Extra Pulp: Vow to be Imperfect
Speaking from experience, columnist Laura Anders Lee says imperfect weddings can be the most fun.
I’m a perfectionist, so naturally I expected the perfect wedding. And being from Alabama, I felt obliged to follow all the traditional and unspoken rules of hosting a wedding in the South.
Rule 1: You cannot get married during football season. In the land where the SEC reigns, a fall wedding was out of the question. I once attended a wedding where the groom, his father, and the groomsmen were 10 minutes late to the church because Alabama and LSU went into overtime. We lost, and they finally skulked in with their black suits looking more like pallbearers than a wedding party. So my husband, Bryan, and I got married the Saturday before the season opener. It was the hottest and most humid day of the year—we had not one, but two afternoon showers that day—and yes, we had an outdoor reception. To this day, our guests tell us they will never forget our wedding because it was the hottest they’ve ever been in their lives.
Rule 2: Nobody should see the bride before the wedding. I hid out on my wedding day and missed being with my out-of-town friends and family. Because I had sequestered myself in the church choir room, we didn’t take photos until after the wedding, thus missing even more valuable time at our reception.
Rule 3: You must take professional photos inside the church. Our professional photographer came down with West Nile Virus, so her husband came at the last minute to fill in. While the sun set over the bay outside, creating a fabulous backdrop, we remained inside the plain, Puritan-style sanctuary.
Rule 4: Bridesmaids must completely match, from head to toe, maintaining uniformity. It turned out not everyone looked great in the same cut and pear-green color, and the shoes I insisted they buy were ruined when their heels sunk into the ground at the rain-soaked reception site. I love my friends for their individual personalities and wish I’d let them be their beautiful selves.
Rule 5: Register for heirloom-quality items and use them at your reception. Bryan and I were waiting to cut our cake with our engraved sterling silver cake knife, in the same pattern as my mother’s, when we realized nobody remembered to bring it. Guests were huddled around us, ready for their prized piece, as the flash of the camera kept going off in our faces. I had just tied the knot, and that knot was wound tightly in the pit of my stomach.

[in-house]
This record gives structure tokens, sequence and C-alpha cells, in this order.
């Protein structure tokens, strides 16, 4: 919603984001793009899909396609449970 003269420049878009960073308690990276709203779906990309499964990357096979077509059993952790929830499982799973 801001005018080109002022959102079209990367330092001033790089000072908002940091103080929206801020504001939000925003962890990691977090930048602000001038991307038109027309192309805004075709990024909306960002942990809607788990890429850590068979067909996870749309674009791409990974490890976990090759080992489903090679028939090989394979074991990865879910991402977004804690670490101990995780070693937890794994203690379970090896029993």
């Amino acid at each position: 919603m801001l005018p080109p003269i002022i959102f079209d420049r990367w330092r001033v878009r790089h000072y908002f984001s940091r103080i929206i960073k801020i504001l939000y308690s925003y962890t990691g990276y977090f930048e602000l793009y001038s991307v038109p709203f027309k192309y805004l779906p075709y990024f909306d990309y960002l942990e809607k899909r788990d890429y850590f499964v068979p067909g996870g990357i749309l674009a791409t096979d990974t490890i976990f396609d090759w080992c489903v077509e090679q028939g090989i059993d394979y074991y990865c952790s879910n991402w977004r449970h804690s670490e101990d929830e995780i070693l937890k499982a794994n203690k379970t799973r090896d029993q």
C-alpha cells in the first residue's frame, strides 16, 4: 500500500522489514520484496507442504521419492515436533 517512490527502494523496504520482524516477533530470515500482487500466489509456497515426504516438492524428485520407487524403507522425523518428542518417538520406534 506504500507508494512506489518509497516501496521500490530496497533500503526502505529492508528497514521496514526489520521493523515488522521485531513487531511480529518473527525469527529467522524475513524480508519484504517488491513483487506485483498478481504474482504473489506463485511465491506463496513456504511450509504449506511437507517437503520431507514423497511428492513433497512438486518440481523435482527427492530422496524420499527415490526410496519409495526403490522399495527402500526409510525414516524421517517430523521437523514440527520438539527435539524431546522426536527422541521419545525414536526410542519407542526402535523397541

At that moment we vowed to break the rules. Bryan snapped. “No more photos! Somebody get a knife, any knife!” I gulped some ice-cold champagne, my dad told all the men to ditch their jackets and roll up their sleeves, the bartender poured the drinks extra strong, and our 10-member Motown band started getting down. I finally let loose and enjoyed myself, not worrying that my face was flushed and my hair was damp with sweat. My mother and her four sisters jumped into the fountain in their gowns, and the photos of them are still my favorite from that day.
Then came our honeymoon.
Rule 6: Your honeymoon should be a dream vacation on a tropical island. When we landed at the airport in Montego Bay, we learned our perfectly planned, all-inclusive resort was inadvertently overbooked so they diverted us to another hotel. Instead of a secluded waterfall like in the brochures, we found couples on the beach playing rowdy games of Red Stripe Relay. On the flight home, my husband got a Jamaican case of Montezuma’s revenge, and when we finally landed, we got back to our car to find the battery dead.
So many things went wrong during our wedding and honeymoon, but looking back 14 years later, I realize it was a pretty perfect start to our lives together. I’ve learned to throw the rule book out the window and lower my expectations. What makes a good wedding—and a successful marriage—are the stories, the inside jokes, and how we handle life when things don’t go according to plan.
If you’re a bride-to-be, I’m willing to bet your wedding will not be perfect either, no matter how impressive your Pinterest board is. When your drunk relative makes an inappropriate toast, when your bridesmaid faints at the altar, when your new stepdaughter throws up while walking down the aisle, or when your dad decides your wedding is the ideal place to introduce his new girlfriend (all true stories I have actually witnessed), take a deep breath and remember: those are the things you’ll laugh about later and make your big day wonderfully and imperfectly memorable.